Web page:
Dozens of jobs at ultrafast broadband (UFB) network operator Chorus are being cut as the company further embraces a new operating model, the company has confirmed.
With New Zealand’s ultrafast broadband network build completed a year ago, the company says it has been moving from network builder to operator - and with that comes an impact on roles and people.
Many staff across the business have been taken through consultation, and are discovering their fate this week.
The exact number of jobs lost has yet to be confirmed but the Herald understands it will be in the “tens” rather than “hundreds”. Chorus employs about 850 people.
“We are now in the final stage of our organisational redesign,” said a spokesman.
“This stage includes creating new roles and accountabilities to strengthen capability in certain areas, but it will also see some roles no longer required across the business. The change spans the business; it is not specific to individual teams or business areas.
“Chorus is determined to give anyone impacted by the change all the support they need to apply for one of the new roles. However, we recognise that it is unlikely that everyone affected will find a new role and that, sadly, we will see people leaving the company early next year.”
NZX-listed Chorus reported a $25 million net profit after tax for its 2023 financial year, on the back of Ebitda of $672m and operating revenue of $980m.
It announced its new operating structure - and overhauled its executive team - earlier this year after completing the 11-year UFB fibre build in December 2022.
“With the build programme complete, we announced earlier this year that we would move to a new operating model to execute our strategy better, reflect the new fibre regulatory framework, and respond to a changing market environment,” said the spokesman.
“Our new operating model moves us from network builders to network operators. It introduces new capabilities, tools and ways of working to keep the organisation at pace with leading industry practices and more focused on the end-to-end customer-focused delivery of key initiatives.
“The change is needed to underpin Chorus becoming an all-fibre digital infrastructure company.”
The company’s latest annual report describes the operational change as creating a “nimbler Chorus”.
“As consumers’ needs evolve, Chorus needs to change too. Our previous operating model was focused on cost-effectively delivering large, long-term, stable programmes and won’t be as effective in the future as it has been to date.
“With the fibre rollout completed and the regulatory framework now in place, we’re adopting a new operating structure that will help us streamline the way we respond to our retailer customers and deliver better consumer outcomes. This involves changing our vertically integrated network and product business units to drive greater cross-functional collaboration.”
Three new teams have been created:
- Access - focusing on fibre broadband to homes and businesses and tasked with maximising fibre uptake;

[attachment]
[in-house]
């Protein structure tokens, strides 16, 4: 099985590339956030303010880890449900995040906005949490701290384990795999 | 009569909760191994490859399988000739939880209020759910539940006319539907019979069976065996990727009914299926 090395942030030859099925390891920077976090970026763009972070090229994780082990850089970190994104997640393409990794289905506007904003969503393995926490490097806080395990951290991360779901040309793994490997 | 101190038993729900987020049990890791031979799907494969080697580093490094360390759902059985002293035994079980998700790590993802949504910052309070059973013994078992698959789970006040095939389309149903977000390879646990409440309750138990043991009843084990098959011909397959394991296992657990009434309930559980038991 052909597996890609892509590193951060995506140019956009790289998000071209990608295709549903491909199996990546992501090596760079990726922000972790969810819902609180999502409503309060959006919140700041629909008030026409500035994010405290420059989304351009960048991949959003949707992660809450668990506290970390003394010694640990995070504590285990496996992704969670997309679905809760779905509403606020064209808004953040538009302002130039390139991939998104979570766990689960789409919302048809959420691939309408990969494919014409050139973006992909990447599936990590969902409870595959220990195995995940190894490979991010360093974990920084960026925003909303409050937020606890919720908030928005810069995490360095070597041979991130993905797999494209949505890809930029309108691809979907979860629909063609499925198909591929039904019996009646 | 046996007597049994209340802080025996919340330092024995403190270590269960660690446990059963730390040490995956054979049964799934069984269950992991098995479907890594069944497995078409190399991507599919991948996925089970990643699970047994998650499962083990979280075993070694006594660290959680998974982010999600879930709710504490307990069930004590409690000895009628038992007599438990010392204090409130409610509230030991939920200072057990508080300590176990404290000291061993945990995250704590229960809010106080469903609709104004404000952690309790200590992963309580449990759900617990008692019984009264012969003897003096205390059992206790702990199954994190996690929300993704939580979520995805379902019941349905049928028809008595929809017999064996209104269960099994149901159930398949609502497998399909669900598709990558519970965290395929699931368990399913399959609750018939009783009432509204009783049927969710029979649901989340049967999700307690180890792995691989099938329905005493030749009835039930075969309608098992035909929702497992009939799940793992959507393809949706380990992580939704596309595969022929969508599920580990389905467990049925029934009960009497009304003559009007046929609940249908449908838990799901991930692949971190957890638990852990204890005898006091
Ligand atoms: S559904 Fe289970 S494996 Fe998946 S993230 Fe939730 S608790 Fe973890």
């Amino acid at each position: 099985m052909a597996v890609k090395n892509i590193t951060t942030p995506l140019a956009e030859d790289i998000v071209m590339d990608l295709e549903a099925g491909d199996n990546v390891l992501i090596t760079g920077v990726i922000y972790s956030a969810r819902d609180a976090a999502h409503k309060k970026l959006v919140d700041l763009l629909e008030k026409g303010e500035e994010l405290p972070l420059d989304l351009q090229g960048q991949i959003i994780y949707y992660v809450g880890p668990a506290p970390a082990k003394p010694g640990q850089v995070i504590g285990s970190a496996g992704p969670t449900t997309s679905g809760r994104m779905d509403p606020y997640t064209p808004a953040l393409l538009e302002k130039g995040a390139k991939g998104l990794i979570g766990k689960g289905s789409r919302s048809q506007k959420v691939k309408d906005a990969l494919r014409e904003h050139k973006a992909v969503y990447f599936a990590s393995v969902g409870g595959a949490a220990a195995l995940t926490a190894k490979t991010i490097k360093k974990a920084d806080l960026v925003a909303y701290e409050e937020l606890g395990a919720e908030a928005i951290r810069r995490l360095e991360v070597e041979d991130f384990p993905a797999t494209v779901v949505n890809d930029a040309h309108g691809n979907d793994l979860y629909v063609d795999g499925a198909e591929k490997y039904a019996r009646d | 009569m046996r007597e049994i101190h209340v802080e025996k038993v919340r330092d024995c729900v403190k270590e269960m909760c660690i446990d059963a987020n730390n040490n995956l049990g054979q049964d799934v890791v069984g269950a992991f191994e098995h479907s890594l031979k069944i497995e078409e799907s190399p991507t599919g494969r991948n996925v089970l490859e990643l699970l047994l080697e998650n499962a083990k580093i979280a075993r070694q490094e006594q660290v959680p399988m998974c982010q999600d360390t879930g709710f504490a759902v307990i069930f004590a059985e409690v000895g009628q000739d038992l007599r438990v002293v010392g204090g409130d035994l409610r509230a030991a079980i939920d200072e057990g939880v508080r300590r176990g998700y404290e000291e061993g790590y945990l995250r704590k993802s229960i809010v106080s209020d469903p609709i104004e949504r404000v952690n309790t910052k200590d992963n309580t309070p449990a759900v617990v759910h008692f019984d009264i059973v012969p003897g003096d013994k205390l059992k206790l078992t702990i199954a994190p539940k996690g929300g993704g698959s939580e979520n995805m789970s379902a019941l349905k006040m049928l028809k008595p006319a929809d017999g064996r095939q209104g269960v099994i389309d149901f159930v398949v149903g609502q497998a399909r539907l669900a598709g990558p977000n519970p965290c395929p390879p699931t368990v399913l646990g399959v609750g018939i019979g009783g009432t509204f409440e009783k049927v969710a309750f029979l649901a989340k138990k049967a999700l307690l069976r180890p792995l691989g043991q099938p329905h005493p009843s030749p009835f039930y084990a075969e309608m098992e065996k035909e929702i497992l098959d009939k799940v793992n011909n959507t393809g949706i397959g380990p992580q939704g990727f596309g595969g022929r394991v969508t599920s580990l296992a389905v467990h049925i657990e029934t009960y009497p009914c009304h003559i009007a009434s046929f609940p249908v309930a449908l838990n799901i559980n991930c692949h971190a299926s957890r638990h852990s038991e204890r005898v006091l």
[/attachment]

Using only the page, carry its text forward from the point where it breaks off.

- Infrastructure - charged with leveraging the company’s network and assets to grow new revenues;
- Fibre Frontier - directing the extension of fibre coverage and eventual retirement of the regional copper network.
Chorus chairman Mark Cross said in the company’s annual report that the global boom in fibre rollouts “gives us great confidence that we’ve invested in the right infrastructure for the future”.
“Recent OECD data shows fibre already accounting for 38 per cent of all fixed broadband subscriptions at the end of 2022, surpassing cable on 32 per cent and copper broadband on 24 per cent.
“This shift to fibre, and the emergence of alternative wireless and satellite broadband networks in rural areas, has started the countdown on the usefulness of copper networks.
“Norway and Sweden, for example, are well advanced in the retirement of copper. We expect this to occur here in the next decade and we believe fibre should be extended further to help bridge the digital divide between urban and rural communities. We’re exploring how we could play a part with the right investment incentives.”
A source told the Herald the changes had been unsettling for staff.
Chorus’ annual report, released in August, revealed a happy business - its staff engagement score was 8.7 out of 10 and other measurements put it in the top 5 per cent of the technology sector.
The spokesman said Chorus would be offering “comprehensive counselling and support services for anyone impacted by the changes.
“Outplacement and career transition support will be available for those confirmed redundant and leaving the business. We’re currently finalising the consultation outcomes and communicating with those affected; we can’t yet be specific about the impact on Chorus’ headcount.”
- Editor-at-Large Shayne Currie is one of New Zealand’s most experienced senior journalists and media leaders. He has held executive and senior editorial roles at NZME including Managing Editor, NZ Herald Editor and Herald on Sunday Editor.